MN Impact: Researchers Develop Sponge that Removes Mercury from Water

September 11, 2017

Issue

Despite decades of effort to reduce mercury contamination in water sources low levels of mercury are still being released into the environment causing a threat to public health and harming aquatic life. In northern Minnesota alone, 10 percent of newborns tested positive for mercury concentration above EPA recommendations highlighting the need to reduce mercury exposures of some pregnant women in the state.

What has been done

Building on the work of previous research with nanoparticles, U of M researchers used a storebought, memory foam sponge and coated it with a nano-layer of selenium. The resulting sponge can remove over 99.9 percent of mercury from lakes, rivers, storm water ponds, wetlands, and wastewater within seconds.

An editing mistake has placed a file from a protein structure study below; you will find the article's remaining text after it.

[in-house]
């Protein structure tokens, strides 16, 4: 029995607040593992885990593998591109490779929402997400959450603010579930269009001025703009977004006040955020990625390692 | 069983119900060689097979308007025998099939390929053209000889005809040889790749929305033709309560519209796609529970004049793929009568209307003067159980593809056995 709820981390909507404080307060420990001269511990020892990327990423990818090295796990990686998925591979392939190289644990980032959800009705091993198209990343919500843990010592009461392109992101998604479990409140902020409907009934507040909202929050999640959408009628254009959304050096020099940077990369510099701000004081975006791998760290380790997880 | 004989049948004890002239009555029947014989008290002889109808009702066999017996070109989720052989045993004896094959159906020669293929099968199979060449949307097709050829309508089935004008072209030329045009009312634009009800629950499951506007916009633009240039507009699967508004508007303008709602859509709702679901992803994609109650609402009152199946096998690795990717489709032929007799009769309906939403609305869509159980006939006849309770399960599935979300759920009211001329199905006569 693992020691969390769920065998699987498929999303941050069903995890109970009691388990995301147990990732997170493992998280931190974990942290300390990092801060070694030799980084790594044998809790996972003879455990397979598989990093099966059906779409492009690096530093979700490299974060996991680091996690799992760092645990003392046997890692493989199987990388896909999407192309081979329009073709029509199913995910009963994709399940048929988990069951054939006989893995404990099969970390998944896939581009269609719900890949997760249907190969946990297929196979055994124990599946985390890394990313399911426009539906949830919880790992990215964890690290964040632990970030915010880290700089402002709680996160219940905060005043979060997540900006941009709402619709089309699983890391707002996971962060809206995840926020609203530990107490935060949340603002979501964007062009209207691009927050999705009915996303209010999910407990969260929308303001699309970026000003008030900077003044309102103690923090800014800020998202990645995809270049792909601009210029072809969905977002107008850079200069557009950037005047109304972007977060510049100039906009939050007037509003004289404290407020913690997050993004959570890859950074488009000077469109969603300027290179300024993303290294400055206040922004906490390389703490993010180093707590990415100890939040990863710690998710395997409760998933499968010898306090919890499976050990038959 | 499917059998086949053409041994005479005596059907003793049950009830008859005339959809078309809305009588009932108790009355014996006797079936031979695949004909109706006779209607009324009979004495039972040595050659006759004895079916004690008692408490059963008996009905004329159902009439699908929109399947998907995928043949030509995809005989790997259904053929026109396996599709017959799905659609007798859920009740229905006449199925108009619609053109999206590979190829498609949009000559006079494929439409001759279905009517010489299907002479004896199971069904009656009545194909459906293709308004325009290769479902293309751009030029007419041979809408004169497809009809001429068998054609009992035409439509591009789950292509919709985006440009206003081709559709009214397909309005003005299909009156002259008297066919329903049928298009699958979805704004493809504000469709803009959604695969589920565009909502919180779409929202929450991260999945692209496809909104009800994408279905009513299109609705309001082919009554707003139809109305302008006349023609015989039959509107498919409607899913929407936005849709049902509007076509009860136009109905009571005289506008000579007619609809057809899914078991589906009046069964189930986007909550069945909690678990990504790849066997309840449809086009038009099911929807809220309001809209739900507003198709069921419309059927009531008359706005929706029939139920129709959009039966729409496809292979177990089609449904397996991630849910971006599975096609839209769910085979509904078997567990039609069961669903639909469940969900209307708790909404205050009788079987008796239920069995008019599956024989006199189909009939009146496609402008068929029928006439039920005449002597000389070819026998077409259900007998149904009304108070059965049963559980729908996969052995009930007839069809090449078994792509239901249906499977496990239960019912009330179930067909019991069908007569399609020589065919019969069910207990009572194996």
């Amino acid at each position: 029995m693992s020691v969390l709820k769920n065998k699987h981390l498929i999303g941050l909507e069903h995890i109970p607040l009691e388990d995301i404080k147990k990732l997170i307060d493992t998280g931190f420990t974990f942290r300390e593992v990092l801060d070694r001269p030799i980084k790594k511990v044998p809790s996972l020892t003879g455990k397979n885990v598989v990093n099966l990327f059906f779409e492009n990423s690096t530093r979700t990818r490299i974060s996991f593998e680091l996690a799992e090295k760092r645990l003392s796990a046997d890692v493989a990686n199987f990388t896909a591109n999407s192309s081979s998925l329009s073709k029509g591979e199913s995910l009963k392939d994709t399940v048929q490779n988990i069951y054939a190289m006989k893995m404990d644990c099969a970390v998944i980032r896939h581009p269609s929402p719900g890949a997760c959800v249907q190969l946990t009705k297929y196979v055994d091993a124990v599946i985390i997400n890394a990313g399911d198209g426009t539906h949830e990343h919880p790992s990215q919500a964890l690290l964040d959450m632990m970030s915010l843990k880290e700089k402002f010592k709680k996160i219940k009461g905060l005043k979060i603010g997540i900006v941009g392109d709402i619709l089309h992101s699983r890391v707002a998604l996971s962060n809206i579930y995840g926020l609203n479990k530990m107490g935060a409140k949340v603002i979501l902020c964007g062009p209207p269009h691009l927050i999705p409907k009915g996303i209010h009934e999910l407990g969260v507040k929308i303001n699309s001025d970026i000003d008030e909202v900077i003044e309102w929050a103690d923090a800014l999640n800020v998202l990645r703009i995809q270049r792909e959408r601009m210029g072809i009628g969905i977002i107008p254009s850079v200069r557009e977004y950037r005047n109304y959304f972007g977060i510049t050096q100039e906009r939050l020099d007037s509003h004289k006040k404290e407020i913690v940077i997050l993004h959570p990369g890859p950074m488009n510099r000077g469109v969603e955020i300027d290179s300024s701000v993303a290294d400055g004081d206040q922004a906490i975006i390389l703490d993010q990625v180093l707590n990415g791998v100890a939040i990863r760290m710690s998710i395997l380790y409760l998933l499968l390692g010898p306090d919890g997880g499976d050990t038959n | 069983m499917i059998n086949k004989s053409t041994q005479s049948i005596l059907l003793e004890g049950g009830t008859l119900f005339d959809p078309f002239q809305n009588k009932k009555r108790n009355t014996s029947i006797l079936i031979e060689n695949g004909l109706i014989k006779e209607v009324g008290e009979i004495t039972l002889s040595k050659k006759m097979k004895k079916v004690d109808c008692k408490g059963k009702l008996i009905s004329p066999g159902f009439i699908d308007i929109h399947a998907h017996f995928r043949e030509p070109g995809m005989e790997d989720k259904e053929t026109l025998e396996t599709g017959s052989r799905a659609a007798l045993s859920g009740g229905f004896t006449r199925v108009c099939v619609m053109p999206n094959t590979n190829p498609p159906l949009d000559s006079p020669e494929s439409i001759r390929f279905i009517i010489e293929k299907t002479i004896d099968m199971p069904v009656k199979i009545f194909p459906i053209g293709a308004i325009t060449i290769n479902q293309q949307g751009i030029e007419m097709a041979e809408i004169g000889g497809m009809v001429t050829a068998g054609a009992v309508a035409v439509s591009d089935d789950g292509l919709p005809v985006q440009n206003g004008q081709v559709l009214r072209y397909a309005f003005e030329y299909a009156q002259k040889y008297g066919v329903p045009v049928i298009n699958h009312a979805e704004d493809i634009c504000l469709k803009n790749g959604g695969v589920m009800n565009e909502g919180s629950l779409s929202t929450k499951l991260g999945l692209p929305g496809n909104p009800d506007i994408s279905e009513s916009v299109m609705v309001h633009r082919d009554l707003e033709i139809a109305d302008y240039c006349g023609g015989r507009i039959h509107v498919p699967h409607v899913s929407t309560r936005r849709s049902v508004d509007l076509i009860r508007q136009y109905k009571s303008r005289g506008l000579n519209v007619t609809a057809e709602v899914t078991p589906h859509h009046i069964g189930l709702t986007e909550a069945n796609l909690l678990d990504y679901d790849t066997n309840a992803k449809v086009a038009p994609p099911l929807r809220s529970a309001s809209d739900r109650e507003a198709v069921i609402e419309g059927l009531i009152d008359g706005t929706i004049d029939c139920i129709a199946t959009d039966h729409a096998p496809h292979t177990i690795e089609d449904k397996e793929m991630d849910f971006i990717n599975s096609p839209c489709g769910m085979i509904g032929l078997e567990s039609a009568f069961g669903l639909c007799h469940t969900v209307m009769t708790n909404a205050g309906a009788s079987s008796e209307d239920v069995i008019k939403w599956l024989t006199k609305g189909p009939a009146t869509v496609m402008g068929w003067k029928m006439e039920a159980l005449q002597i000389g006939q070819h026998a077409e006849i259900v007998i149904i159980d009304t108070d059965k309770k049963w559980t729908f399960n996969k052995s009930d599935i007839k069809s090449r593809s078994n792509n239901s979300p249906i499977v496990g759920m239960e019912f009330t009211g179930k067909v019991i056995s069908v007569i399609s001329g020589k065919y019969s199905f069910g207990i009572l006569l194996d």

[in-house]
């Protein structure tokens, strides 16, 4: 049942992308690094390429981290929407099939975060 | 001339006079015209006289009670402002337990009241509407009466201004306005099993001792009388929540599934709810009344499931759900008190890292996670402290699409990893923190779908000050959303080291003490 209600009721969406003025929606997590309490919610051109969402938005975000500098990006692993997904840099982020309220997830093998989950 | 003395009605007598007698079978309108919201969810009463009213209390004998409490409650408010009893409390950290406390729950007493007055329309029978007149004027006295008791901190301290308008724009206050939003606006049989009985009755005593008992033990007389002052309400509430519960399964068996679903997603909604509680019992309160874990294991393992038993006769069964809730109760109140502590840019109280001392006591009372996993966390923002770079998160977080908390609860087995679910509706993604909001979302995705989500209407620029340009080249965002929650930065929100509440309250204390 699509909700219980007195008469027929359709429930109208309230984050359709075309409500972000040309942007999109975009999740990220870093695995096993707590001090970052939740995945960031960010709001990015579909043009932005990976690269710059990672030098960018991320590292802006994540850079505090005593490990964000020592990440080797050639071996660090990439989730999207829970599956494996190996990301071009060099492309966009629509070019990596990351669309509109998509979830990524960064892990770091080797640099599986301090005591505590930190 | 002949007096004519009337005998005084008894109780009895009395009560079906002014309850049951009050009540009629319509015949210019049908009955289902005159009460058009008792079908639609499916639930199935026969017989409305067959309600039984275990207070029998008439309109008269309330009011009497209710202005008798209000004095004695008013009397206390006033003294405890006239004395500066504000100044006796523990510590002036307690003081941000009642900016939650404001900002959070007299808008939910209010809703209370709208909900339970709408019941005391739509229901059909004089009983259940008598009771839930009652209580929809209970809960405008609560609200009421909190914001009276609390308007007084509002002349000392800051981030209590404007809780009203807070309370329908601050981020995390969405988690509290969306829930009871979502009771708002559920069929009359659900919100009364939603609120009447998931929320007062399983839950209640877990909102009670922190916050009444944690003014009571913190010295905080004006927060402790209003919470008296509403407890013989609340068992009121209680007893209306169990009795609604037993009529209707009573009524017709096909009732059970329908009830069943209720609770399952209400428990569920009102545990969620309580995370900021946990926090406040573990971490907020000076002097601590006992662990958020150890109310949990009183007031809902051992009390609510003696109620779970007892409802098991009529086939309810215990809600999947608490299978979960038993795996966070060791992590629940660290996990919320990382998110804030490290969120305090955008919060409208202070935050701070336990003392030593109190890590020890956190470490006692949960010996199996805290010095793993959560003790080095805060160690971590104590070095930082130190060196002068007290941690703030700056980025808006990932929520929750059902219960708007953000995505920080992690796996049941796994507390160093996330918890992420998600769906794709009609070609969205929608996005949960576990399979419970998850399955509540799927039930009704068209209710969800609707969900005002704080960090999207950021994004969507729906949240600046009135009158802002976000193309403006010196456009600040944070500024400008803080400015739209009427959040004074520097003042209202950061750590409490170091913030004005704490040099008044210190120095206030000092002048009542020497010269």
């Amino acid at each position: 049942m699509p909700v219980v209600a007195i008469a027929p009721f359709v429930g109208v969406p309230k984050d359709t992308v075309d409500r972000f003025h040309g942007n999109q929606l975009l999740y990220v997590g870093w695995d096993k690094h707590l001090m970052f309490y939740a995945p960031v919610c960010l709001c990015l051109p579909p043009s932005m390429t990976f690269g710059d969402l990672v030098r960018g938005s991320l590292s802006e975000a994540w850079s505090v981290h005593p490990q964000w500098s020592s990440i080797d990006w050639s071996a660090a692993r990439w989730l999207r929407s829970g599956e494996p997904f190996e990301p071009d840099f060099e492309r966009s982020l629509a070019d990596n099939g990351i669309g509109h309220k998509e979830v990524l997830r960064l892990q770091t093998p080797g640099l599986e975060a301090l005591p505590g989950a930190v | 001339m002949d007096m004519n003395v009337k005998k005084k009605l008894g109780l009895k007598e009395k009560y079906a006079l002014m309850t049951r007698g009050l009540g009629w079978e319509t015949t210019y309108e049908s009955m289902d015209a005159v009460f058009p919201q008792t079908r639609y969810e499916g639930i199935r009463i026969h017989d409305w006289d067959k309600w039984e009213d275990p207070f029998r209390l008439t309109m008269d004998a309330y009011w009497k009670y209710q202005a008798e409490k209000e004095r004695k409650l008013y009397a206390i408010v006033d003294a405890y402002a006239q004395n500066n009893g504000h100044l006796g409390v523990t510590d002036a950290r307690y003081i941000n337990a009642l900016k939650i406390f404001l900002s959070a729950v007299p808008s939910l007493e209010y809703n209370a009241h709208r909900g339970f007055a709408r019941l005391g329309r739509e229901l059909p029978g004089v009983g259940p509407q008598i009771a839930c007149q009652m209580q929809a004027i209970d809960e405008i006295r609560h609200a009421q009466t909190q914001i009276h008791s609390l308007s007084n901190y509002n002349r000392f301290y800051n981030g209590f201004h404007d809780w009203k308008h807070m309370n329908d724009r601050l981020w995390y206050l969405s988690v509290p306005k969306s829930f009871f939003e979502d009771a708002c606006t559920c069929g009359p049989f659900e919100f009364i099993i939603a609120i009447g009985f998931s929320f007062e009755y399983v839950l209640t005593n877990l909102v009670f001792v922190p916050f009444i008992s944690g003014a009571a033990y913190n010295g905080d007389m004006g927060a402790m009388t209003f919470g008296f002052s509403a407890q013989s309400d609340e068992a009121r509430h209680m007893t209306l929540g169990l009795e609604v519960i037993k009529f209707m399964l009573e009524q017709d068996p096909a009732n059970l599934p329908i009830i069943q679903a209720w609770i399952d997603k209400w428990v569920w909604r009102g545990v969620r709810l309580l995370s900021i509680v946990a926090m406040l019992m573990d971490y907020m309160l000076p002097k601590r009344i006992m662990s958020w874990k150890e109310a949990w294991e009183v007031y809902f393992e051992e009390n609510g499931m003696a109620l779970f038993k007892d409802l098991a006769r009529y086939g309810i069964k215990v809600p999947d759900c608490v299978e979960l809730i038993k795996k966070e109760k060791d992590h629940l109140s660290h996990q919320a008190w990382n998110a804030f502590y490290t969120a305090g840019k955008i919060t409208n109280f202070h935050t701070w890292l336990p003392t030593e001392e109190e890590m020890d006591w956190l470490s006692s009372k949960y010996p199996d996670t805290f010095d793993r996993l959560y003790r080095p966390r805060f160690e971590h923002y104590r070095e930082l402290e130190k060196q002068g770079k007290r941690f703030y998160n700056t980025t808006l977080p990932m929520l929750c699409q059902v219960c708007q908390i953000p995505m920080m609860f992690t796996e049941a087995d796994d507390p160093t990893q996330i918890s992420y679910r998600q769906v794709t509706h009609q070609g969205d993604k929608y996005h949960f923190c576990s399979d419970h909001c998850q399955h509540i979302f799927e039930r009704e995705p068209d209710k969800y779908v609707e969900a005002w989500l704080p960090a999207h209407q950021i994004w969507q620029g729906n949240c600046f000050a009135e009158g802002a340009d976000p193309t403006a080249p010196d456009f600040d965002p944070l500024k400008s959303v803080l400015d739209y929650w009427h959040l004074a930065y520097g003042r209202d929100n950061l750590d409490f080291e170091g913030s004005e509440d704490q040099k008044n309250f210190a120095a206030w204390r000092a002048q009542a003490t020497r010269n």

Results

The efficiency of the sponge was demonstrated by removing mercury to undetectable levels from tap, lake, and industrial water, regardless of pH conditions. Additionally, it meets all EPA standards for nonhazardous waste disposal by permanently binding the mercury into biologically inert, non-toxic complexes.

The demonstrated removal capacity will open up new opportunities to clean rain, surface and groundwater, and reduce mercury cycling at multiple stages. Both a US and international patent are currently pending.